There are numerous medical issues that could cause or promote the problem of house soiling (i. e., dog urinating in the house), and these issues become a lot more common as a dog age range. If you have an adult dog that has begun to behave uncharacteristically
or a young dog that is apparently unable to learn to hold its bladder until it really is outside, a medical evaluation will probably be indicated as the first line of treatment. Some other indications that would specify a medical issue are an increase in the volume of water your dog is sipping, an increase in the frequency or level of elimination (more, or less), or an apparent inability to hold on to the bladder or sphincter muscular tissues, resulting in incontinence.
Previous and existing conditions must be taken into account, along with any medications your dog can be taking. If you are experiencing an unknown veterinarian, the history you provide will probably be essential for a making a definative diagnosis. If you are experiencing your regular vet, try to jot down and relate any changes your canine has displayed since his last medical exam. Any change in your dog’s normal behavior and routine need to be recorded.
As best as it is possible to, make a record of just how much your dog drinks and feeds – use measuring cups to measure out the meal and water you are giving to your dog during the day and write the amounts decrease. Record each time your dog urinates or makes excrement, including the approximate amount, the period (or night), and the location. If possible, take a sample of your respective dog’s urine and stool to provide to your veterinarian; this can keep your dog the stress of getting these materials removed manually.
A few of the more serious underlying conditions which have been found in dogs that uncharacteristically begin urinating in your home are diabetes, kidney disease, and Cushing’s disease (which causes an overproduction of steroids). These conditions will be tested for and confirmed or ruled out before the next task is taken. Conditions that are less serious but significantly uncomfortable for the afflicted dog are bladder microbe infections and bladder stones – both of that is treated and resolved quickly, provided that they have not had to be able to do damage to the inside structures.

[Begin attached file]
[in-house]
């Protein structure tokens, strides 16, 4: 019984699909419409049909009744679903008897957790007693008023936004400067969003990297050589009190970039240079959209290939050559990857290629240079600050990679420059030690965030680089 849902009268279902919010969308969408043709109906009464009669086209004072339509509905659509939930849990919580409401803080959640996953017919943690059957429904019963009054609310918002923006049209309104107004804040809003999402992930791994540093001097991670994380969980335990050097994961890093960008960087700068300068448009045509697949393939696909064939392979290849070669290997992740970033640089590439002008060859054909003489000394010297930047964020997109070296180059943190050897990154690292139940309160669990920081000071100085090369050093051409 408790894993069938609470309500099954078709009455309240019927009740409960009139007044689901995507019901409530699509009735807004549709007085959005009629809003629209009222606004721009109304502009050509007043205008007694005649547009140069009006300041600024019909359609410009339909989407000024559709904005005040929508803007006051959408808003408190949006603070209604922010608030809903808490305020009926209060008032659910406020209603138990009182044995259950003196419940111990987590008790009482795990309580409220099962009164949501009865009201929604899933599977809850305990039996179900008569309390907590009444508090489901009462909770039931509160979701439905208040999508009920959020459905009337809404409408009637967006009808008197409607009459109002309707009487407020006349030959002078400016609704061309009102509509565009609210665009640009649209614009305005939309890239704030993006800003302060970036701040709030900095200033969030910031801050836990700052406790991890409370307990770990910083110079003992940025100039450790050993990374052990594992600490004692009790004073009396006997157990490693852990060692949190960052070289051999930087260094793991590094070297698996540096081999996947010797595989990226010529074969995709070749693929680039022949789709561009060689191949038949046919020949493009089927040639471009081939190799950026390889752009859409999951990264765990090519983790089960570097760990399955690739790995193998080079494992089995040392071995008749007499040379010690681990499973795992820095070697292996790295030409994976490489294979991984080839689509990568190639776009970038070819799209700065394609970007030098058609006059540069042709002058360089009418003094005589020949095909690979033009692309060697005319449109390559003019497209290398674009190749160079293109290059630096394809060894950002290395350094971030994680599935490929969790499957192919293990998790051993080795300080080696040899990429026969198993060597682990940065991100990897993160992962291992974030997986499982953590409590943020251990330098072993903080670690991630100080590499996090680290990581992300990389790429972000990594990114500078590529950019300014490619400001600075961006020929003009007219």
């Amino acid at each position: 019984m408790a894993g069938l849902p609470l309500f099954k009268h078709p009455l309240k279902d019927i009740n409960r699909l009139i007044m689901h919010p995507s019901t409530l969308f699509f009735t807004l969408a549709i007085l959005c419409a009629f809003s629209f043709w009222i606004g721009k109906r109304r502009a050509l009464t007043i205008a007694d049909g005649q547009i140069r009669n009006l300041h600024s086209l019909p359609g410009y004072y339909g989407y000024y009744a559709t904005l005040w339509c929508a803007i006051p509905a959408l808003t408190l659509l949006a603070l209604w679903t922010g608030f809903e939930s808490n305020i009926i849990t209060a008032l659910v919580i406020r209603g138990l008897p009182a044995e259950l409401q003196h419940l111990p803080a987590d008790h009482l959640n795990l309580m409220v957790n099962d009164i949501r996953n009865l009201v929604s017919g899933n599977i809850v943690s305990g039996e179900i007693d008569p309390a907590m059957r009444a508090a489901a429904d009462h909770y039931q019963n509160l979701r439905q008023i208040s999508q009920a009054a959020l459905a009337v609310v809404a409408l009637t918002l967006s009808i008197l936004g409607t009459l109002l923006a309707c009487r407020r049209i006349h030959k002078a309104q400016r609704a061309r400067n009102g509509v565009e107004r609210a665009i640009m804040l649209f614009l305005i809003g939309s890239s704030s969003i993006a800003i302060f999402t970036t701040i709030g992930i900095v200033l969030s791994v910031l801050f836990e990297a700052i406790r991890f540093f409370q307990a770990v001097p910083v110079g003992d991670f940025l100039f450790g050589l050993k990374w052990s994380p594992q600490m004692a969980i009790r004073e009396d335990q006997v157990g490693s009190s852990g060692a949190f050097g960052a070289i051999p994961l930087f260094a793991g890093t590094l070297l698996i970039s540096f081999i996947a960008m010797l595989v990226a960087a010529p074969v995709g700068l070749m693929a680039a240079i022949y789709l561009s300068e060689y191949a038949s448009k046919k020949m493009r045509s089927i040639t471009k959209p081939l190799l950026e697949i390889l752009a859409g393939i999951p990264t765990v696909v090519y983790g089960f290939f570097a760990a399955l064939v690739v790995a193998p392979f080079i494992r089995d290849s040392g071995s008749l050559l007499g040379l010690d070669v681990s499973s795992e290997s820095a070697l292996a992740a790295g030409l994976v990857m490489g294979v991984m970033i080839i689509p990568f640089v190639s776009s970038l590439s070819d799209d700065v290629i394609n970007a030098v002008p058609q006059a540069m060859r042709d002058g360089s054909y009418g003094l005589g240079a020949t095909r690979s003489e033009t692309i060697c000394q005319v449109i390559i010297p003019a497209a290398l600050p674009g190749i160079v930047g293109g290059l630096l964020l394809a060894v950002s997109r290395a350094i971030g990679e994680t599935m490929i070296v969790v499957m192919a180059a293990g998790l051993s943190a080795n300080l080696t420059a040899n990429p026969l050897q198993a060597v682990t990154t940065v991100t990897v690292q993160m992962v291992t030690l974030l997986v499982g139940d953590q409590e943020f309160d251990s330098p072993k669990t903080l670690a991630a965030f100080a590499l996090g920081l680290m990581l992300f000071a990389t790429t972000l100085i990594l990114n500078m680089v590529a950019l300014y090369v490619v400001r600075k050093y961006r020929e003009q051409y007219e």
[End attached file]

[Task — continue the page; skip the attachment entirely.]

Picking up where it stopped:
Weakening of the bladder and sphincter muscles is often a normal part of aging for many dogs, so finding a puddle of urine where your canine sleeps may indicate incontinence due to age. Incontinence may also be relevant to illnesses that are not directly from the bladder and intestines, like viruses and microbial infection.
Dogs with brain diseases, which includes cognitive dysfunction, may eliminate on the ground with no detectable pattern. They will often not realize what they are usually doing, or they may include forgotten their training. For special needs dogs similar to this, you will need to make changes in your home that will assist the doggy.
If your dog is passing stools onto the bottom, monitor his eating and elimination habits to find out whether stool frequency has changed (less often, more often), stool volume has changed (small amounts vs. large amounts), stool regularity has changed (hard, soft, watery [diarrhea], mucus or blood in the stool), stool color has changed, the dog appears to include less control of his muscles (sudden urge to get rid of and inability to wait), stool passing appears to be painful, or the dog lacks understanding its elimination (stool dropping out and about while walking or lying down).